Found a hookah with all the accessories + tobacco in a free pile! :D
summer work at wilson: catering a staff and faculty party for 9 hours until your feet are burning because they hurt so bad from not getting to sit down, and your advisor didn’t even come, but it’s okay because it was pretty fun anyway and you got free bananas out of the experience.
summer work at wilson: smoking lavender and pot cigarettes while you wait for paint to dry.
spend a solid portion of the day wandering through waist-high grass in rainboots. then i cleaned the goddamn kitchen and it took two hours thanks to irresponsible college humans who don’t do dishes ever, but i was listening to jazz so i guess it’s okay.
working 13 hours tomorrow on paint crew and catering the staff and faculty party. should be very interesting, by which i mean i really hope i witness some drunk professors.
Conflict of motivation:
So yesterday was the honors and awards ceremony, and I was fortunate enough to receive a service and peace scholarship. The dean of service (who is one of my supervisors) read a speech about me and everything. This was interesting because earlier in the day, my coworkers and I ran the senior service awards ceremony and read the speeches we had written for those who had received awards. We were talking about how we hope we get senior service awards when we graduate. I mean, it just seems cool to have a speech written about you.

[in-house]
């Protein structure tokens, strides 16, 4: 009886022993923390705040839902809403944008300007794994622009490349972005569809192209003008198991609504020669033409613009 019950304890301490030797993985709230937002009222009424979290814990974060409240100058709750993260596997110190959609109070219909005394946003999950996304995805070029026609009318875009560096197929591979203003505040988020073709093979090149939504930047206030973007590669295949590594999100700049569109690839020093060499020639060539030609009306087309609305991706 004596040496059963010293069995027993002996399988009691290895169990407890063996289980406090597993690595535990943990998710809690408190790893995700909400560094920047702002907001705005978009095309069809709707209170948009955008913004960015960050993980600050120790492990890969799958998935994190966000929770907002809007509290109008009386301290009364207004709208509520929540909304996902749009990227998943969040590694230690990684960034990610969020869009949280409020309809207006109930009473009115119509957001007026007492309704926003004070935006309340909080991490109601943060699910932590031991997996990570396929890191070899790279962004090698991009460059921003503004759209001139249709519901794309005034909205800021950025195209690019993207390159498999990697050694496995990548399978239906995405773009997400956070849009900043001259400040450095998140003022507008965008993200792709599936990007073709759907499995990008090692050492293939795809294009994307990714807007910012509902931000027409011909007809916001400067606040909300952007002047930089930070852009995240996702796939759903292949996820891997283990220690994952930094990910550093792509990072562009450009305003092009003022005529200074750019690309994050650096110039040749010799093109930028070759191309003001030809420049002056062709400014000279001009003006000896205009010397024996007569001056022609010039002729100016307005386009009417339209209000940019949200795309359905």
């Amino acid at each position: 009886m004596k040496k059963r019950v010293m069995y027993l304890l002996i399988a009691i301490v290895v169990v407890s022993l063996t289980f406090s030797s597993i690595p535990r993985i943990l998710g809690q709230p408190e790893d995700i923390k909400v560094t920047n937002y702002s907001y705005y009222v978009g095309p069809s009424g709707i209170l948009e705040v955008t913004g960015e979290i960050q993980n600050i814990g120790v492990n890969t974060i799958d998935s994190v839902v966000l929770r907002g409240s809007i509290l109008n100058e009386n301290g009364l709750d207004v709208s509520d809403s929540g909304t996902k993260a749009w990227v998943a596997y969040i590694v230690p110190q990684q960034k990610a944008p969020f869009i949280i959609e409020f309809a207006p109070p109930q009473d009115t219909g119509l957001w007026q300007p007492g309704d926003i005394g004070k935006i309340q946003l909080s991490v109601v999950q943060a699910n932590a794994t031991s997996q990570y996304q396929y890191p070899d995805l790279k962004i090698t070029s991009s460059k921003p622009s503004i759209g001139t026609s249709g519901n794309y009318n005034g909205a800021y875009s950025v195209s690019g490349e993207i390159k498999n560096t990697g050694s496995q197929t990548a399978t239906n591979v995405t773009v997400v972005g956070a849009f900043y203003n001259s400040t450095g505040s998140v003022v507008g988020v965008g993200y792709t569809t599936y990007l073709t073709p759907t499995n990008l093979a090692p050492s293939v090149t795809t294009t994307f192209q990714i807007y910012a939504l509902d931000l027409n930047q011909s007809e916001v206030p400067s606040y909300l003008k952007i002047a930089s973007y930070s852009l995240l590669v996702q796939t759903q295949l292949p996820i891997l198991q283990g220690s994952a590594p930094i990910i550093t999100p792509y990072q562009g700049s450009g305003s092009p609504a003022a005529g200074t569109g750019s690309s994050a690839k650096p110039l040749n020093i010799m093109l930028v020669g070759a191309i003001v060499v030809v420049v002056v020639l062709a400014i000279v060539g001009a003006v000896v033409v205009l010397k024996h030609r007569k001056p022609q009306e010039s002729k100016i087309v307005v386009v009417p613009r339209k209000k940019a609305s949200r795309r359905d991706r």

But something started to feel off. I remembered how in Educational Psychology we were discussing behaviorism as well as internal and external motivation. And how, actually, if someone is internally motivated to accomplish something, giving them rewards for it can actually make them less motivated. For example: a talented musician is offered a record deal, but now has to write their music within the parameters their record label defines, and consequently loses their creativity and inspiration. It becomes about pleasing other people when they were satisfied just writing music.
I just don’t want any of my service to be that. It’s even part of the INFJ personality type; if we’re fighting for a cause, it’s because we truly believe in that cause - it’s not about benefiting ourselves. Everything I love about serving children is lost if the benefit is going to myself and not to them. It totally defeats the purpose.
I’ve just been thinking that good people don’t walk around thinking that they’re good people. They’re thinking of needs that need to be met. I just want to be authentic and organic and do things because they need to be done and because I enjoy them. Recognition for doing things that you like to do is weird. Fortunately, the scholarship aspect is going to enable me to keep doing these things.